• Forecasting Working Capital

    Working capital consists of the current assets and liabilities that the company requires to operate on a daily basis. These accounts include:

    • Accounts receivable
    • Inventory
    • Marketable securities
    • Other current assets
    • Accounts payable
    • Accrued expenses
    • Other current liabilities

    Unless there is a material change in a company’s operations, these accounts are maintained at a ratio to the appropriate drivers. A company will want to minimize its accounts receivables (so that it can receive cash sooner) and inventory (so that the chances of being stuck with obsolete or spoiled inventory are reduced), whereas it is in its best interests to keep accounts payable high (delaying payments increases the cash that a company can work with).

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    What are the appropriate drivers are for each of the accounts?

    • Accounts receivable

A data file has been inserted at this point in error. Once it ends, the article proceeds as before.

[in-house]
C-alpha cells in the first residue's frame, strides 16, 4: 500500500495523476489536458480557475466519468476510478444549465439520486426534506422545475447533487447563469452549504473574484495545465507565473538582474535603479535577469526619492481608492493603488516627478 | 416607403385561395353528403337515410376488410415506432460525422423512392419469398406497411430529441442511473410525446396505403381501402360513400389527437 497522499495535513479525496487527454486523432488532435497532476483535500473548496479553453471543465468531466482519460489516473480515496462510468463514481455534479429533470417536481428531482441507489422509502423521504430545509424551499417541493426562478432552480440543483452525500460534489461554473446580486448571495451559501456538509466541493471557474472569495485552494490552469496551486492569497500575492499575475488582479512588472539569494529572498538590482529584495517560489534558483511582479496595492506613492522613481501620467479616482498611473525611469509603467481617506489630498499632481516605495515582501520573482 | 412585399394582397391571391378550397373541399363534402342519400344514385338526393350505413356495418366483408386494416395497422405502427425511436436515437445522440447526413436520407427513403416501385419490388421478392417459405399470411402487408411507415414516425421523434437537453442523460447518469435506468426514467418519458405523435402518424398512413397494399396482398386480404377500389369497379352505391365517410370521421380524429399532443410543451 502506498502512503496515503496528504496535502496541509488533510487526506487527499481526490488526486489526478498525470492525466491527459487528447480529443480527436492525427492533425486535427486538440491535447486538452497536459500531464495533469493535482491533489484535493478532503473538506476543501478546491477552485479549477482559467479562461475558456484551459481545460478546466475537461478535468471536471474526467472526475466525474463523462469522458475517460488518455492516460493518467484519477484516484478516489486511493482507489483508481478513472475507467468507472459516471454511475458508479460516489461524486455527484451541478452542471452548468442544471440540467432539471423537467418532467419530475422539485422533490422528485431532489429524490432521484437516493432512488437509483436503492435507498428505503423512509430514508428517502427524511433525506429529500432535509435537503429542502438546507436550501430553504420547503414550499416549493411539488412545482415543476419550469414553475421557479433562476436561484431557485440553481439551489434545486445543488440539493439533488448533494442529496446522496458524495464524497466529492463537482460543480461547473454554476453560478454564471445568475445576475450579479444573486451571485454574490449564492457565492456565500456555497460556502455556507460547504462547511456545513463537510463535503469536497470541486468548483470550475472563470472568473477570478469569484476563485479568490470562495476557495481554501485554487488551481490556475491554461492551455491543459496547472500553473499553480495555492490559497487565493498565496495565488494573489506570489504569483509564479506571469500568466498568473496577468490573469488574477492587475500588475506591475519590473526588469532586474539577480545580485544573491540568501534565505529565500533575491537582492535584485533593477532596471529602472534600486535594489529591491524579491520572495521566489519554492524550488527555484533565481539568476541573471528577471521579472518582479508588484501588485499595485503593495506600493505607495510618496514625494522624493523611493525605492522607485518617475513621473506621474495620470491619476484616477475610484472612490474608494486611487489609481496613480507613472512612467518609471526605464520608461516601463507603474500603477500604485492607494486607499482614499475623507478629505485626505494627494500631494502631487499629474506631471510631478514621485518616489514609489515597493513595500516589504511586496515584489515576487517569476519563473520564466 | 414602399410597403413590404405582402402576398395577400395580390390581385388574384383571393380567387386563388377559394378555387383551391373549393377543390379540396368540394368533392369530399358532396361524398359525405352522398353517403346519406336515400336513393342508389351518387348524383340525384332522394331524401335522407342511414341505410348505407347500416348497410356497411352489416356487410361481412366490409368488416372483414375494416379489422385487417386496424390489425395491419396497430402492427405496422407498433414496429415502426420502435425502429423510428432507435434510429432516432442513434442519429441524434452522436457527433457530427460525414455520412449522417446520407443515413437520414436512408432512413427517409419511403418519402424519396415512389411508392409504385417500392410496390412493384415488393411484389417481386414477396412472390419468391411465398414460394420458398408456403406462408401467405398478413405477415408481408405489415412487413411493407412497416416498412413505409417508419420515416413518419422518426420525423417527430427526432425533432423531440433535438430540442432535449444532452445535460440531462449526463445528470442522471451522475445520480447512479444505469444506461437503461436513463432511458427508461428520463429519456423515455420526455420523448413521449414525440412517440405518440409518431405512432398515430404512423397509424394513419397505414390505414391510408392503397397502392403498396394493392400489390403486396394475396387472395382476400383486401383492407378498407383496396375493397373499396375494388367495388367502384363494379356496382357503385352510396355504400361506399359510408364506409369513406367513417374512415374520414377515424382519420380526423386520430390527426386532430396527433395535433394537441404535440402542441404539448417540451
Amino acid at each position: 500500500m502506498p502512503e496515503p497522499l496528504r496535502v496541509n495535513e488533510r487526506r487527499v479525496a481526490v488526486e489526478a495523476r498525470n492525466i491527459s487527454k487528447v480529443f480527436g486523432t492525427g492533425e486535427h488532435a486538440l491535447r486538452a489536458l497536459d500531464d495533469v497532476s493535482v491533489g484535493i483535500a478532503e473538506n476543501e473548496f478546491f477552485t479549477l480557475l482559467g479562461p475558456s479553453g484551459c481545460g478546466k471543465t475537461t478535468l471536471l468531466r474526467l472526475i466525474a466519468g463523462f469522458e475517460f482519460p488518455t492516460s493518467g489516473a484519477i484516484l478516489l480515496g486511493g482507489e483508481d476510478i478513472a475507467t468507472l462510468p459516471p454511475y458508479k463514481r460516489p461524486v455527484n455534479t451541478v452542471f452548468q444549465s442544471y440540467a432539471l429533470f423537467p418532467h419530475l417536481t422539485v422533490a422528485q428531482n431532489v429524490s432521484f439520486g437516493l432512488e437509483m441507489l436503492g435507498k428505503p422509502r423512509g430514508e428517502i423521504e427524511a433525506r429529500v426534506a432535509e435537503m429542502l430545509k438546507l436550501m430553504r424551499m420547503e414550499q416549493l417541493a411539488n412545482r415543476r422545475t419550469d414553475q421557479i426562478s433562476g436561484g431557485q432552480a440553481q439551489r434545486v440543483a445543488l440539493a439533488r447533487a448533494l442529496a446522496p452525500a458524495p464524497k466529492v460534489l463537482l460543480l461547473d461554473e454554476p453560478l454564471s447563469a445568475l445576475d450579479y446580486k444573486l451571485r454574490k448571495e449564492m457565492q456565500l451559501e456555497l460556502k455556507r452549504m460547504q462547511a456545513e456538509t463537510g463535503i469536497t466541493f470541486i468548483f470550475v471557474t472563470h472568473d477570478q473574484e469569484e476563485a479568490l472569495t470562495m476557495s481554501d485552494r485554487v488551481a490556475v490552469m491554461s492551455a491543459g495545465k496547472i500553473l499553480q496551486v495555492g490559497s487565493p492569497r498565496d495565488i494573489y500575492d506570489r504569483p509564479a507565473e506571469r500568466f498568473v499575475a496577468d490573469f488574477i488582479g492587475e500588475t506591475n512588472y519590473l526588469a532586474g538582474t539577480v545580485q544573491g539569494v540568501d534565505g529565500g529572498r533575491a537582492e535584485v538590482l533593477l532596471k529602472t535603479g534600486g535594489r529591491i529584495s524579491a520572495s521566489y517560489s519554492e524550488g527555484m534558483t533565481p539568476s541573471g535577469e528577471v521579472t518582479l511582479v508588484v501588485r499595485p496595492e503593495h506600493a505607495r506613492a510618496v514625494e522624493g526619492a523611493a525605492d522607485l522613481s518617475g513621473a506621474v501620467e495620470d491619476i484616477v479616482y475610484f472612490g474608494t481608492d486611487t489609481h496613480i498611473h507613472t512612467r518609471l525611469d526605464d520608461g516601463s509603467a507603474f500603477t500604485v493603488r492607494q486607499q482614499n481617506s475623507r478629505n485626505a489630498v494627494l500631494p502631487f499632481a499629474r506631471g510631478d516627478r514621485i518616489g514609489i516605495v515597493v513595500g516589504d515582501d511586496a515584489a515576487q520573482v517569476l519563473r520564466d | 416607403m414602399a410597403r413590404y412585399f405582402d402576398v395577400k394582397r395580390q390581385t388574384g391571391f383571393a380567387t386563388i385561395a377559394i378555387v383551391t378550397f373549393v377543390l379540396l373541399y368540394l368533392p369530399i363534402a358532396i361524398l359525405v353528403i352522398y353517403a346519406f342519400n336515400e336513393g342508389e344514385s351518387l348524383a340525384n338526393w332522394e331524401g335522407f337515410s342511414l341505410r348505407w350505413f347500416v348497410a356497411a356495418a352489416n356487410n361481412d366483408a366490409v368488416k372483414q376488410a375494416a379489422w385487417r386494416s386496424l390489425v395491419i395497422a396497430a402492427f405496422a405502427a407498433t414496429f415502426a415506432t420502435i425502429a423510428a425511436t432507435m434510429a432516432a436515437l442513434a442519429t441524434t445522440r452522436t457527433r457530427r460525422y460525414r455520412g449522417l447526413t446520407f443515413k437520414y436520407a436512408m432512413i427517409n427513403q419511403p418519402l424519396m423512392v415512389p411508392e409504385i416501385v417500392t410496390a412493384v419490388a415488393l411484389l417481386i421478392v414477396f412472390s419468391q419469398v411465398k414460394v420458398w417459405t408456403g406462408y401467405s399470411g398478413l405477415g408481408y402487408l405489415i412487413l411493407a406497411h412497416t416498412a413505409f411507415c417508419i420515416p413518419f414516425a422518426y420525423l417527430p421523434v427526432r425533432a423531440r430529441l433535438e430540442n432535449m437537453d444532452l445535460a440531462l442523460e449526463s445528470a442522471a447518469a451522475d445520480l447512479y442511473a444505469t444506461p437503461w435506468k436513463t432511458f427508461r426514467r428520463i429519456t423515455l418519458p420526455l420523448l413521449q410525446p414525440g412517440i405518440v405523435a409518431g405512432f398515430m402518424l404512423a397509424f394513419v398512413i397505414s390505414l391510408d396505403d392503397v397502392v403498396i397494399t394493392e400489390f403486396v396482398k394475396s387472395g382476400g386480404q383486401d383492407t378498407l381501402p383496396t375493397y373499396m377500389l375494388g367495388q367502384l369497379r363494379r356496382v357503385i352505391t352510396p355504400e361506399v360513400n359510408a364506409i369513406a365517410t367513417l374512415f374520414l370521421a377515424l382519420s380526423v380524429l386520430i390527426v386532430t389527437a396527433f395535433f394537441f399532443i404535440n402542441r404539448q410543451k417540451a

• Inventory
    • Marketable securities
    • Other current assets
    • Accounts payable
    • Accrued expenses
    • Other current liabilities

    Answer

    Account receivable – this what customers owe the company for services and goods so it will be linked to revenues

    Inventory – a company wants to minimize inventory while ensuring that there are is enough stock to meet demand. Cost of goods sold is the appropriate driver here.

    Marketable securities – you can use some discretion here when determine what the drivers will be. One argument could be made that it will simply scale with revenues. You could also use your discretion and see what the trends are and straight-line it if appropriate.

    Other current assets / Other current liabilities – this will depend on what is in these accounts. Read the footnotes for additional information. In absence of any other information, choose a metric that you think is reasonable.

    Accounts payable– this account is used to pay for inventory so you may choose to forecast it based on inventory or on the driver of inventory, cogs.

    Once you have completed forecasting the balance sheet items, link it back to the cash flow statement under the appropriate accounts.